2. I also doubt that the University of Texas policy actually bans dildoes. Even if a dildo is a "visual image," to be obscene under "decisions of the United States Supreme Court," something must (among other things) appeal to the "shameful or morbid" interest in sex and be "patently offensive" under contemporary community standards. I doubt that a dildo, even one deliberately made to look like an anatomically correct(ish) penis, would qualify these days.
Now the Texas Penal Code (heh, heh, he said "Penal Code," heh, heh) does prohibit both the distribution of obscene materials and the distribution of "obscene devices"; and it defines "obscene device" as "including a dildo or artificial vagina, designed or marketed as useful primarily for the stimulation of human genital organs." (Quite explicit on this point, the Texas Penal Code is.) That definition applies without regard to whether the device appeals to the prurient interest or is patently offensive. But the University of Texas policy does not incorporate that definition. Rather, it expressly incorporates the Supreme Court's test for obscene material, and the Texas Penal Code test for what is "obscene" (not the test for what is an "obscene device"), which tracks the Supreme Court's definition.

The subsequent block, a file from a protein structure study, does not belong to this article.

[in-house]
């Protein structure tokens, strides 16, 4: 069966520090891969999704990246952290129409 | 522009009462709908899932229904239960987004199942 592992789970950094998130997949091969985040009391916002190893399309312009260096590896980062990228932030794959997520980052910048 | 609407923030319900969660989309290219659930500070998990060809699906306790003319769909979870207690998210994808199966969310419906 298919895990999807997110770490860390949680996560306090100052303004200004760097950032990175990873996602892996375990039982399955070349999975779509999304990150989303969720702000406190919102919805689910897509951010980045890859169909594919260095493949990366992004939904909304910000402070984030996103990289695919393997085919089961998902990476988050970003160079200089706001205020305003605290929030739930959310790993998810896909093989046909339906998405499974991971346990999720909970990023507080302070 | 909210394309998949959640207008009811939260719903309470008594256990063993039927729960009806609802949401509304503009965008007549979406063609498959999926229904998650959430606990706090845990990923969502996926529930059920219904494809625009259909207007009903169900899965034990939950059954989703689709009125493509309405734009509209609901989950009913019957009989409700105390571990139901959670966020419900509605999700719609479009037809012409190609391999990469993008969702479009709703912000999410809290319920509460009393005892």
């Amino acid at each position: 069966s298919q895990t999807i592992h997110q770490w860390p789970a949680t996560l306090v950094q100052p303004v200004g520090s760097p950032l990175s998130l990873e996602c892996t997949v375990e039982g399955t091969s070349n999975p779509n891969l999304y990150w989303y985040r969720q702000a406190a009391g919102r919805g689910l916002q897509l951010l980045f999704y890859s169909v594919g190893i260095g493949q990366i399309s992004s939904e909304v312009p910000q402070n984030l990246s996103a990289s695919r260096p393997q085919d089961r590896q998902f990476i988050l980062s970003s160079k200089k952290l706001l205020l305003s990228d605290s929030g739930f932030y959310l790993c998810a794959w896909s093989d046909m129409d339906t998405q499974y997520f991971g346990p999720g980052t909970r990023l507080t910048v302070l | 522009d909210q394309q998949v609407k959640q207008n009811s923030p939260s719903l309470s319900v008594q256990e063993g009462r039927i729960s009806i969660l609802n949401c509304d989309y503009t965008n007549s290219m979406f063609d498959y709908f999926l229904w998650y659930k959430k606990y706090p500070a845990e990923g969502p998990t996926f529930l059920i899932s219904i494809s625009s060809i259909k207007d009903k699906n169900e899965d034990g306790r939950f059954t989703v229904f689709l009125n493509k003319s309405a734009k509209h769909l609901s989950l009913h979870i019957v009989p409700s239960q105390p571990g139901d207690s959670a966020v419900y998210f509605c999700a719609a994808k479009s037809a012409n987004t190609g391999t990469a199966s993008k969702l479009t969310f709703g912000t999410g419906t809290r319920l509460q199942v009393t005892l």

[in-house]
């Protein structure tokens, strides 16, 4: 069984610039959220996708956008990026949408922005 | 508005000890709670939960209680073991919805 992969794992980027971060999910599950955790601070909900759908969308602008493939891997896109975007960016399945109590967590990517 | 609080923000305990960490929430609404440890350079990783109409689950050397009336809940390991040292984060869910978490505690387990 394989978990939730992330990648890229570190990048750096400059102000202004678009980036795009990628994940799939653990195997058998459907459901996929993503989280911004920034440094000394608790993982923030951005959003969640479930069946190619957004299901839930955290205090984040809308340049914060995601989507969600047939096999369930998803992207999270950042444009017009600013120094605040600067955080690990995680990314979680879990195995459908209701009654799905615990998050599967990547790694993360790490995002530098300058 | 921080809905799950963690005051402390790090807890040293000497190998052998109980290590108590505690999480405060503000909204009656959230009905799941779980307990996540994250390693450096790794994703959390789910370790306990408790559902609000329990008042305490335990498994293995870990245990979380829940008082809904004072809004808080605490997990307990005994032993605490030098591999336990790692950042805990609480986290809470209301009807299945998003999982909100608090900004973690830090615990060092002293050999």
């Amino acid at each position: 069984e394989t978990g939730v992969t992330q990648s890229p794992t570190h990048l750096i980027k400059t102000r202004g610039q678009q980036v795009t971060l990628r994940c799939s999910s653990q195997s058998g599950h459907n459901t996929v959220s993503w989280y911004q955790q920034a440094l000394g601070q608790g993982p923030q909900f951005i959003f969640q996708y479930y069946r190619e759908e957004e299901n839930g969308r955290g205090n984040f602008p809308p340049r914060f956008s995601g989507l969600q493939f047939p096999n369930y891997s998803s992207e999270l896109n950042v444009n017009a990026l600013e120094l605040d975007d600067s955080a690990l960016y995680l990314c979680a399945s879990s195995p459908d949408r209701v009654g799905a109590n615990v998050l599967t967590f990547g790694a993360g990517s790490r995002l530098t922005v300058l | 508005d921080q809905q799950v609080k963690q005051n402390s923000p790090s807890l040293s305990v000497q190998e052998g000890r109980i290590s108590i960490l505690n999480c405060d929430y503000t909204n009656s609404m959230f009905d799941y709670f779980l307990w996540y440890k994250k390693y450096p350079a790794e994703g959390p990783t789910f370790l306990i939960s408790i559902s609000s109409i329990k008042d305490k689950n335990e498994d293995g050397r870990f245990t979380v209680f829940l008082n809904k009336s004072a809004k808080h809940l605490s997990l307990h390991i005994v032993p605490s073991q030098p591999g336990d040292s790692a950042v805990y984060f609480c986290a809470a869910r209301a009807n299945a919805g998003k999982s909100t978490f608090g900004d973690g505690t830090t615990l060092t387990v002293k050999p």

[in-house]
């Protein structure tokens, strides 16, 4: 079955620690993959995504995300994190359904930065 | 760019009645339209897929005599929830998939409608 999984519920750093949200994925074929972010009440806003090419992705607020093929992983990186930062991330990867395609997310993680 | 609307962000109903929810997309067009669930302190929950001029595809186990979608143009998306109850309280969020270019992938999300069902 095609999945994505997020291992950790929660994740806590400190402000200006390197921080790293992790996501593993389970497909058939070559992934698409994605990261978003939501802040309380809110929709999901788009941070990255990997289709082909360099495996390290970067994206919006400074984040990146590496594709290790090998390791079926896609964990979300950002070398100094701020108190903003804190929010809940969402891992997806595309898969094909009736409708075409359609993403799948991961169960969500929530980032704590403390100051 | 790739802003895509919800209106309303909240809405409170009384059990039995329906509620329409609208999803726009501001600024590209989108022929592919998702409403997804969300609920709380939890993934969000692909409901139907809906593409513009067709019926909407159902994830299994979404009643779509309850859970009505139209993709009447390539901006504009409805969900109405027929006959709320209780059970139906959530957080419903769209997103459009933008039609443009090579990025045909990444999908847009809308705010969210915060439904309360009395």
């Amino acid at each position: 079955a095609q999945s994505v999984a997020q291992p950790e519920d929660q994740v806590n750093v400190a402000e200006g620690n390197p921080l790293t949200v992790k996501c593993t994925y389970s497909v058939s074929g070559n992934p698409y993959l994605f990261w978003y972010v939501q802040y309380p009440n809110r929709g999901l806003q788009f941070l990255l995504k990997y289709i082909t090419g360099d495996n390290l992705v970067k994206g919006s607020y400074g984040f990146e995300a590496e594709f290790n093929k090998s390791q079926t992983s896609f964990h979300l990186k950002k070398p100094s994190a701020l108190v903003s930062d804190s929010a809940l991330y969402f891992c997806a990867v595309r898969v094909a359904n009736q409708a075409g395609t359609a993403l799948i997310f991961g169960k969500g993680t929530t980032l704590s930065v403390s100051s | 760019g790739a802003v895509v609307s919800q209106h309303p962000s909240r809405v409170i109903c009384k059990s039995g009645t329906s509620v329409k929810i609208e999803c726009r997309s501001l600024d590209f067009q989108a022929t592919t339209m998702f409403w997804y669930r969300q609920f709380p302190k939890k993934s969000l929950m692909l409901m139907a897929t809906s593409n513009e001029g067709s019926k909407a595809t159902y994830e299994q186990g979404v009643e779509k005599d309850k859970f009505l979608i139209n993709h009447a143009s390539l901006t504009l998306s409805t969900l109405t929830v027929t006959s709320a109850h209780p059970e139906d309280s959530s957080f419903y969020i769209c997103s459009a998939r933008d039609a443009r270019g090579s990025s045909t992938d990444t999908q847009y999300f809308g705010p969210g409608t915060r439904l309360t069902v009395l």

So you can protest against the University of Texas's ban on obscenity, and against the University of Texas's allowing guns (at least in the hands of people with concealed carry licenses). But I don't think you can protest against the University of Texas's ban on dildoes, because I don't think there is one.
3. But this gets us to the broader question—what about the broader Texas criminal prohibition of dildoes? Because there is one, or at least there was one until the Fifth Circuit struck it down in 2008. More specifically, it was essentially a ban on having too many dildoes. First, Texas law banned distributing "obscene devices," or possessing them with intent to distribute them.
And, second, Texas law presumed that anyone who "possesses six or more obscene devices" is "presumed to possess them with intent to promote the same." That's right, no one-gun-a-month law—instead, a five-dildoes-at-a-time law! "She's not just a user, your honor. She's a dealer." Too much marijuana, too many dildoes, you're going to jail, miss.
If you think I think there's something absurd about the whole thing (setting aside the actual substantive questions related to gun carry and universities), from carrying sex toys to campus, to banning possession of six of them, to the very name "dildo," you are right. The Oxford English Dictionary, by the way, tells me "dildo" is "A word of obscure origin, used in the refrains of ballads"—I did not know that!—and also appears in Shakespeare in a slightly mysterious context. The world is an absurd place, and getting absurder by the day.